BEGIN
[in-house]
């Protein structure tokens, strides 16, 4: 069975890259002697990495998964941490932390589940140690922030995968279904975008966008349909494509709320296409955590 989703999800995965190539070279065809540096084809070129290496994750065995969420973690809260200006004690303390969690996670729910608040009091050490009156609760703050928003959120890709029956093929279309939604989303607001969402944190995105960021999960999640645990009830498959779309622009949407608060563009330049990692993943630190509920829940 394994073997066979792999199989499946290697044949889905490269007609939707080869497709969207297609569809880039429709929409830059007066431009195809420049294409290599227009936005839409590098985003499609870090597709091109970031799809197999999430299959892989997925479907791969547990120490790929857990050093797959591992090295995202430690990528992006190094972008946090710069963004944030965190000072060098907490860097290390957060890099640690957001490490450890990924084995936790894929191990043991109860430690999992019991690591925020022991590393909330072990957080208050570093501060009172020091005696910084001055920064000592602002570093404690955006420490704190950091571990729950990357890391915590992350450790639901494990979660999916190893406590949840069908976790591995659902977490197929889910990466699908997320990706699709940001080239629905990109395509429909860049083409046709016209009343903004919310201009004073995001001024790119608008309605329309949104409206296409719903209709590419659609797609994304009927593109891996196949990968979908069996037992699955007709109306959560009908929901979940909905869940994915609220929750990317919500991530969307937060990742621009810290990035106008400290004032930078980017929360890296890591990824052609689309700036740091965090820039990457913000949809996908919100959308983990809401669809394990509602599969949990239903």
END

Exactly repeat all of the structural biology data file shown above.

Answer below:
[in-house]
């Protein structure tokens, strides 16, 4: 069975890259002697990495998964941490932390589940140690922030995968279904975008966008349909494509709320296409955590 989703999800995965190539070279065809540096084809070129290496994750065995969420973690809260200006004690303390969690996670729910608040009091050490009156609760703050928003959120890709029956093929279309939604989303607001969402944190995105960021999960999640645990009830498959779309622009949407608060563009330049990692993943630190509920829940 394994073997066979792999199989499946290697044949889905490269007609939707080869497709969207297609569809880039429709929409830059007066431009195809420049294409290599227009936005839409590098985003499609870090597709091109970031799809197999999430299959892989997925479907791969547990120490790929857990050093797959591992090295995202430690990528992006190094972008946090710069963004944030965190000072060098907490860097290390957060890099640690957001490490450890990924084995936790894929191990043991109860430690999992019991690591925020022991590393909330072990957080208050570093501060009172020091005696910084001055920064000592602002570093404690955006420490704190950091571990729950990357890391915590992350450790639901494990979660999916190893406590949840069908976790591995659902977490197929889910990466699908997320990706699709940001080239629905990109395509429909860049083409046709016209009343903004919310201009004073995001001024790119608008309605329309949104409206296409719903209709590419659609797609994304009927593109891996196949990968979908069996037992699955007709109306959560009908929901979940909905869940994915609220929750990317919500991530969307937060990742621009810290990035106008400290004032930078980017929360890296890591990824052609689309700036740091965090820039990457913000949809996908919100959308983990809401669809394990509602599969949990239903």